Actually, it would have been worth a green party on board. The passengers on the "Aidaprima" experienced a very special premiere a few days ago on their cruise. The floating filling station, which docked to the ship's starboard side in the port of Rotterdam, delivered a very special substance to the cruise giant's tank for the first time: biofuel made from used cooking oil and agricultural waste.
So fill up on bio, please. For the sake of the environment. This is indeed a worldwide debut for a cruise ship of this size, with 3300 passengers at full occupancy. So far there have only been a handful of similar examples in passenger shipping, and only along the Norwegian coast: the mail ships and the expedition ship "Otto Sverdrup" of the shipping company Hurtigruten already diligently mix their fuel with organic waste, especially fish remains.
Tons of stuff gurgled into the tank of the "Aidaprima" packs a punch: no specially grown raw materials such as corn, rapeseed or palm trees are used for this biofuel, no forest is cleared, only recycling waste is used. It is then mixed with 30 percent marine gas oil so that the engine runs smoothly. This sustainable marine fuel comes from the Dutch company GoodFuels Marine.
Even if a cruise with rancid cooking oil or a dead fish in the tank does not become environmentally friendly overnight, it is still a big step in terms of environmental sustainability. Greener cruising instead of greenwashing. Not just a show effect like an organic tea bag at the ship's bar to calm your green conscience, but an expensive investment. "We have reached the next level of further reducing the ecological footprint," says Hansjörg Kunze, Vice President Communications and Sustainability at Aida Cruises.
While the passengers don't notice much of this as the journey continues, the crew in the engine room and on the bridge is highly concentrated: It's not easy to just pour a new fuel mixture into the tank of a 500 million euro ship. Aida Cruises had previously tested the use of biofuel in ship engines with the University of Rostock. But whether everything really runs like clockwork only becomes apparent in practice.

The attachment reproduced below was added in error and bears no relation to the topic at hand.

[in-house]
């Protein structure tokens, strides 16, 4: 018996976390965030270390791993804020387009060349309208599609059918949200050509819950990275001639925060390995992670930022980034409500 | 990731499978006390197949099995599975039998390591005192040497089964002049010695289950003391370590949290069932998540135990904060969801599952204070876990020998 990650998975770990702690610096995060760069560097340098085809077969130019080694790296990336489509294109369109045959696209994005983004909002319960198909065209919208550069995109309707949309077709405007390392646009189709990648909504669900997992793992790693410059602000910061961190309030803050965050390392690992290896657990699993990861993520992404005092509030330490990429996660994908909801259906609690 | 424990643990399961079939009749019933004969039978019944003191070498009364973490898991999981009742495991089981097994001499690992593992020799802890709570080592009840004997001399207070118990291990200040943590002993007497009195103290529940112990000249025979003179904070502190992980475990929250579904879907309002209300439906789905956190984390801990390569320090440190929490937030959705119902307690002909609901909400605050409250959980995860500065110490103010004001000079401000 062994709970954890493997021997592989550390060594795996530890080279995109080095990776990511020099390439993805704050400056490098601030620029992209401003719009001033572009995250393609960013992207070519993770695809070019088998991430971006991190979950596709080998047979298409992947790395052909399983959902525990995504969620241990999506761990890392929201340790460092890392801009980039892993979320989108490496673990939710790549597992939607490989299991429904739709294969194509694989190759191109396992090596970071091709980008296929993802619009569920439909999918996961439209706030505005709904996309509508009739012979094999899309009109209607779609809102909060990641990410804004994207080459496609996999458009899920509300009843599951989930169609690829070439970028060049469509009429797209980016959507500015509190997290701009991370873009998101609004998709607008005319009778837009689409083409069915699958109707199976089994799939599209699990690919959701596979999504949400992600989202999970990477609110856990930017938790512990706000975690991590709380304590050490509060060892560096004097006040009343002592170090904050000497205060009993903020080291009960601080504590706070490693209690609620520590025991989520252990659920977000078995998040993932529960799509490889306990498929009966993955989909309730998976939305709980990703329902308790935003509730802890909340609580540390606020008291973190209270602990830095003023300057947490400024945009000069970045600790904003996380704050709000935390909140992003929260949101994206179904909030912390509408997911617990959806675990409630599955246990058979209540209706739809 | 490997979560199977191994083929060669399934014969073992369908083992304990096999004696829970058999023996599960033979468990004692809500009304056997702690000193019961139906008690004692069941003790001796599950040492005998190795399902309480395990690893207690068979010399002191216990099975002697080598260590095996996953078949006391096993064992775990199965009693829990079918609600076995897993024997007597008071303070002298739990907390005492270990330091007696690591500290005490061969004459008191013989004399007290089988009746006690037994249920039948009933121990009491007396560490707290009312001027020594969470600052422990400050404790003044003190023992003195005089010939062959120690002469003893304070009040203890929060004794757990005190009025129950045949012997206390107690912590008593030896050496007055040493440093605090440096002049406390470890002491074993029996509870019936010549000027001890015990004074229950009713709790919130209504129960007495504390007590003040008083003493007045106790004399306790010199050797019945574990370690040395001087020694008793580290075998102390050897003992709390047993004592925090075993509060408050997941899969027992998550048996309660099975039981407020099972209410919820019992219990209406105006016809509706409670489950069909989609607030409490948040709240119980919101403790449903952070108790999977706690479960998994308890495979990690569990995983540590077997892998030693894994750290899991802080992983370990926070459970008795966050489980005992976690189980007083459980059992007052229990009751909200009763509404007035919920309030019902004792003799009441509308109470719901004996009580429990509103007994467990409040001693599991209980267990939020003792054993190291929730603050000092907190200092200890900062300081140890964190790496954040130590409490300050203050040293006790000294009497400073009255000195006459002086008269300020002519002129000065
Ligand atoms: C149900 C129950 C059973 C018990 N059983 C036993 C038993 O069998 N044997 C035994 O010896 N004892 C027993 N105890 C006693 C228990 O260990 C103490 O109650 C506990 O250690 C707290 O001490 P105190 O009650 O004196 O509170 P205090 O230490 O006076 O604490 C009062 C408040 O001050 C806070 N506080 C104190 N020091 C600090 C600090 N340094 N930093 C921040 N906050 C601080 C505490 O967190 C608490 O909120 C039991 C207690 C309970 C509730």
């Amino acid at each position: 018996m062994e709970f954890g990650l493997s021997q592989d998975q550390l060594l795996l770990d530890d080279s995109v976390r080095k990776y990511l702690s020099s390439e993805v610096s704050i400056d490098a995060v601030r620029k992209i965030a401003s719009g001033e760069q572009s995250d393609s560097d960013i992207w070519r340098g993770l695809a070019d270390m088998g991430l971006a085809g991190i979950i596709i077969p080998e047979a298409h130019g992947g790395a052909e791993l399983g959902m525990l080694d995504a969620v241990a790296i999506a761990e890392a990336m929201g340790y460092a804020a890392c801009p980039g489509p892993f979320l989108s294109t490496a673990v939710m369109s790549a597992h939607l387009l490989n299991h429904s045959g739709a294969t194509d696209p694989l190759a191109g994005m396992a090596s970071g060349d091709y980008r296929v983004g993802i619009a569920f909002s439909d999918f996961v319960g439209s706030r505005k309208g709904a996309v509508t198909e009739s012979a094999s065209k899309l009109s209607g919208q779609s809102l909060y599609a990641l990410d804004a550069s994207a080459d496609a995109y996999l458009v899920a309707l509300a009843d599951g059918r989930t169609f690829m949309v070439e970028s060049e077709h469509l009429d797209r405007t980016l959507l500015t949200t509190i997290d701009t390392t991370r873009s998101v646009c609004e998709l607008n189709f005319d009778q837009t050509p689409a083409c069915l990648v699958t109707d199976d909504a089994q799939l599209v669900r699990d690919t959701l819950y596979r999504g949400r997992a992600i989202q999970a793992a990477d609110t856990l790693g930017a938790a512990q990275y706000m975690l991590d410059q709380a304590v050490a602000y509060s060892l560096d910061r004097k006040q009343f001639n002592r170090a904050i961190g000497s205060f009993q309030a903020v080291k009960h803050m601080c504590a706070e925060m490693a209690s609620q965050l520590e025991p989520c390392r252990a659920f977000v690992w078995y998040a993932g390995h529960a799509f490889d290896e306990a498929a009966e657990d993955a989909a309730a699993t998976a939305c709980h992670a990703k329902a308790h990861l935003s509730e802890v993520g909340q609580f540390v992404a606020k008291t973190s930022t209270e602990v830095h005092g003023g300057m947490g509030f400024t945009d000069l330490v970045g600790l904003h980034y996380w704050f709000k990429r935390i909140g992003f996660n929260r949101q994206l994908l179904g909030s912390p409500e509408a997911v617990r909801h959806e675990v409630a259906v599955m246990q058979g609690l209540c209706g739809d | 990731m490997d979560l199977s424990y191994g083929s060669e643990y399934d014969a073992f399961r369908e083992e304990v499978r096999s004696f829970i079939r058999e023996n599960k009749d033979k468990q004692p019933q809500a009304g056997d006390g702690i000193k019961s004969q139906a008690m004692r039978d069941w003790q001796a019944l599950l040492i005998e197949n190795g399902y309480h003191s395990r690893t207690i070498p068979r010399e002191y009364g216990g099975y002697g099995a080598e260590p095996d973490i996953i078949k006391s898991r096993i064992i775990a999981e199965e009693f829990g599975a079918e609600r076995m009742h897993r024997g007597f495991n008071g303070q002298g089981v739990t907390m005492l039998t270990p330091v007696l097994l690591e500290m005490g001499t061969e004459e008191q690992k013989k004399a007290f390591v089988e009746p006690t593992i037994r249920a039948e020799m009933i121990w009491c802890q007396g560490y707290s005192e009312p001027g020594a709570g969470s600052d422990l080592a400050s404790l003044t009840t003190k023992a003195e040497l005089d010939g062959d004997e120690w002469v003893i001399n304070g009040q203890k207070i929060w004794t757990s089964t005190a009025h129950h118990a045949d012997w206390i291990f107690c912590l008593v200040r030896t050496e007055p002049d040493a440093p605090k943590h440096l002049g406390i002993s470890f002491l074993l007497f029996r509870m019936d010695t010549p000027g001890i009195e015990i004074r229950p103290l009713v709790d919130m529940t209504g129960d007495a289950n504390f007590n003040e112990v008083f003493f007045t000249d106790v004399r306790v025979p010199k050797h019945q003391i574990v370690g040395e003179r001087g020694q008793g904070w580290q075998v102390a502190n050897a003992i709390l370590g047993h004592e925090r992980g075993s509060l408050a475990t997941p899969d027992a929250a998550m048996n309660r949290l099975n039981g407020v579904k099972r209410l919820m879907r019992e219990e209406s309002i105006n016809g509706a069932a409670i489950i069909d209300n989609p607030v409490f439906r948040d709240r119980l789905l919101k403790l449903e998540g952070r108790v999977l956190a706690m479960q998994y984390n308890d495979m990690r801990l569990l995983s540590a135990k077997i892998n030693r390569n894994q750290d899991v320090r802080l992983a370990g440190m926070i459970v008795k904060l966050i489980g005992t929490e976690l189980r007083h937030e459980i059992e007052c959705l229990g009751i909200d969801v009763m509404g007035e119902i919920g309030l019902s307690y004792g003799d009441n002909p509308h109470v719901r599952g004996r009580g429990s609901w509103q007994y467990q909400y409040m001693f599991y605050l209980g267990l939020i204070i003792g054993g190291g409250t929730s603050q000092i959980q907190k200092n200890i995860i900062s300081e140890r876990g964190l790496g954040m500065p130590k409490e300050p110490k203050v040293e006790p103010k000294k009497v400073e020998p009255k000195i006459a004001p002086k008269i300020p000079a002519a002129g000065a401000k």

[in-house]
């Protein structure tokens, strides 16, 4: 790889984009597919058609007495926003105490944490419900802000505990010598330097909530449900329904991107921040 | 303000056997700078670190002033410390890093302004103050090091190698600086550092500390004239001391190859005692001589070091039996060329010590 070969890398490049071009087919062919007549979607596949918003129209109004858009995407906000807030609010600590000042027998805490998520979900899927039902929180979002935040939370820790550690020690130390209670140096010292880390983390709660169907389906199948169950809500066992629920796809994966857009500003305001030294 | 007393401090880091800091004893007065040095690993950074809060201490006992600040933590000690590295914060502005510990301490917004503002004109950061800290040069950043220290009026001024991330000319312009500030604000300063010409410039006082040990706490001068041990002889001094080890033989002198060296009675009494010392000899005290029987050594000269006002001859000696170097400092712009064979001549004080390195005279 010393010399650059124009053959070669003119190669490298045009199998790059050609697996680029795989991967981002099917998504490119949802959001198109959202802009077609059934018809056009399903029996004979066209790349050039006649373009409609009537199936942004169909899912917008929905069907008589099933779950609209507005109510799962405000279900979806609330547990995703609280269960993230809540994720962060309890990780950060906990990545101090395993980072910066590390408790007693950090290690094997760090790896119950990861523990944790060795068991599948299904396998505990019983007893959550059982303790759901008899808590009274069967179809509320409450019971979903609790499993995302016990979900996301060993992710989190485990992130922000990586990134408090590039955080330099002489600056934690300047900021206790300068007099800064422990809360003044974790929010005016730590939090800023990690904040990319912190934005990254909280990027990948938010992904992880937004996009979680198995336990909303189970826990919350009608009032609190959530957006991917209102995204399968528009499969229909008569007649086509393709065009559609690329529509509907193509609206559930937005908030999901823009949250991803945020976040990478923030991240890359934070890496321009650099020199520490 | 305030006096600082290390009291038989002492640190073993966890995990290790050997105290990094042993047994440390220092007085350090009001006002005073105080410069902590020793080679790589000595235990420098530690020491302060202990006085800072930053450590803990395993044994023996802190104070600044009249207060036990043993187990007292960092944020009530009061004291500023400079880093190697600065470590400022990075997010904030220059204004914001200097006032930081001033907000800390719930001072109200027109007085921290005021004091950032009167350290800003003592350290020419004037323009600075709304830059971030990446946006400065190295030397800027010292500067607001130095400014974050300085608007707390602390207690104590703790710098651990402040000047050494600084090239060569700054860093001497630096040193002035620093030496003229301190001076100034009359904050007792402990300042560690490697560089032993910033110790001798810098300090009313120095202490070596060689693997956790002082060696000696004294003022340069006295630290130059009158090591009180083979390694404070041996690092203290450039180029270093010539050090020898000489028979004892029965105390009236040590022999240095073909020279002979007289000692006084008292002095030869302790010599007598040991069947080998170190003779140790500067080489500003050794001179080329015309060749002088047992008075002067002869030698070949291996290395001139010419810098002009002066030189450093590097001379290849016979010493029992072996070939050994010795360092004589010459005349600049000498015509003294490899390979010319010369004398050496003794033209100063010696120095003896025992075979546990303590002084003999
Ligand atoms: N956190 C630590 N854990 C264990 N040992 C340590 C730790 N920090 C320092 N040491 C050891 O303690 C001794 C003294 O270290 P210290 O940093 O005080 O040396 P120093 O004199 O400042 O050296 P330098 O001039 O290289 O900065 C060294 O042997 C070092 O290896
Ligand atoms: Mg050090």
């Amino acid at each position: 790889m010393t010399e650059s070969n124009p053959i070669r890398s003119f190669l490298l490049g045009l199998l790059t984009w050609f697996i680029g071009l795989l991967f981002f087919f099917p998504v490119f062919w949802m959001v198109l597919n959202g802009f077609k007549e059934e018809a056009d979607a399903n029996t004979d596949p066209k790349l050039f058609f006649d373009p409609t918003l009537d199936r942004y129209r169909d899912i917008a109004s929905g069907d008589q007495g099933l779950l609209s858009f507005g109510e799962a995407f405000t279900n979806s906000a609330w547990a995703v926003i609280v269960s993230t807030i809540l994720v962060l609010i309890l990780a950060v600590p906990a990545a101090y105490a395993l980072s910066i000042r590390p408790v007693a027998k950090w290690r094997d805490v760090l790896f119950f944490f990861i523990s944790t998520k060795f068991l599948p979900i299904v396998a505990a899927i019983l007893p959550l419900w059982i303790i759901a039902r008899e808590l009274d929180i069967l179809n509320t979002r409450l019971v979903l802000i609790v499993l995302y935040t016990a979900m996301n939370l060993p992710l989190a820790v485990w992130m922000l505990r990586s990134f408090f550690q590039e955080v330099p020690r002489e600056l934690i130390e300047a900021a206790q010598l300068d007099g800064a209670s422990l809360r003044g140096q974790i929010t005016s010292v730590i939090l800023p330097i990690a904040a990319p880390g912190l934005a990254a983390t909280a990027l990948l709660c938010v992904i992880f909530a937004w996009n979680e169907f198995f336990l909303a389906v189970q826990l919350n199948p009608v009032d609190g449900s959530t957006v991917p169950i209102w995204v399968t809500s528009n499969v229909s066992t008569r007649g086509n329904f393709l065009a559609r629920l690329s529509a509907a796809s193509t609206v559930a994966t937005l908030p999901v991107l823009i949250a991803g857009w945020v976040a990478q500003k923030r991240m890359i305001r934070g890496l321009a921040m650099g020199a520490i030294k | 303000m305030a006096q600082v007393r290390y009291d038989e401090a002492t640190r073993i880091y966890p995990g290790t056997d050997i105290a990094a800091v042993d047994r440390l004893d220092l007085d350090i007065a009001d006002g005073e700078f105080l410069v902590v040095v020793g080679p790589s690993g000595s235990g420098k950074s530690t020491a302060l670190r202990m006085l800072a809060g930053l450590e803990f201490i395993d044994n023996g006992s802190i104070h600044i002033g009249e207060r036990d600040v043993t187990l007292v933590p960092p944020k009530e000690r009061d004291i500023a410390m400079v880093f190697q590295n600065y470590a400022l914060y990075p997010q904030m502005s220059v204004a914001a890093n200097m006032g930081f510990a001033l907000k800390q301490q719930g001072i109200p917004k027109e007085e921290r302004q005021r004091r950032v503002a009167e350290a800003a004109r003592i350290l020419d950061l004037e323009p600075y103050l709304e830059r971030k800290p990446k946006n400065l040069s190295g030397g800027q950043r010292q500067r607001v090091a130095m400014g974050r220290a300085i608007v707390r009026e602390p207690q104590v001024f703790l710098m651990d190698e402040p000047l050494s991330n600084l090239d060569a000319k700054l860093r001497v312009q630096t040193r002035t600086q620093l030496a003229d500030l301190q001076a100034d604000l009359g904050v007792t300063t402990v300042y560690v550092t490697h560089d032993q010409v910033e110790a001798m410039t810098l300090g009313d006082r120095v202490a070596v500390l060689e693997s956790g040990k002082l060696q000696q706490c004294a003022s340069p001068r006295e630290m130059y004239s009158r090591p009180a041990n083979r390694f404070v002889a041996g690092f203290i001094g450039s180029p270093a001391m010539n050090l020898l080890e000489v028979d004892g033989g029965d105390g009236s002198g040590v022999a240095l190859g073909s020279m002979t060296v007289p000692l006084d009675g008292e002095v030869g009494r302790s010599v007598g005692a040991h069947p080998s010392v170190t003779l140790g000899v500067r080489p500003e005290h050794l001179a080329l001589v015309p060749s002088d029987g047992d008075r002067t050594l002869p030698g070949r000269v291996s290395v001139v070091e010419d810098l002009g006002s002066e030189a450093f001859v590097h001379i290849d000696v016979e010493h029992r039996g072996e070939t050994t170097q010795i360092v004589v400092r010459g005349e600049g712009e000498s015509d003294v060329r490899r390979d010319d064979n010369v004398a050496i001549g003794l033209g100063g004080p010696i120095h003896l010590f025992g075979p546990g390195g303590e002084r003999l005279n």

As a driver, you know that from the biofuel at the pump: you prefer to look very closely at the instructions for use before you put the biofuel trunk in the tank of the rental car. Incidentally, according to ADAC data, only 14 percent of Germans still fill up with E10 with bioethanol because they have concerns about the engine. How does a shipping company have to fare?
After the premiere was a success, people are already thinking further there. In the "Clean" project, industry-wide work is being done to treat organic waste on cruise ships, such as leftover food or sewage sludge, in such a way that it could be used as biogas. That's still a long way off, but at some point a cruise ship might become a climate pioneer: everything that ends up in the garbage and sink on board goes straight into the tank.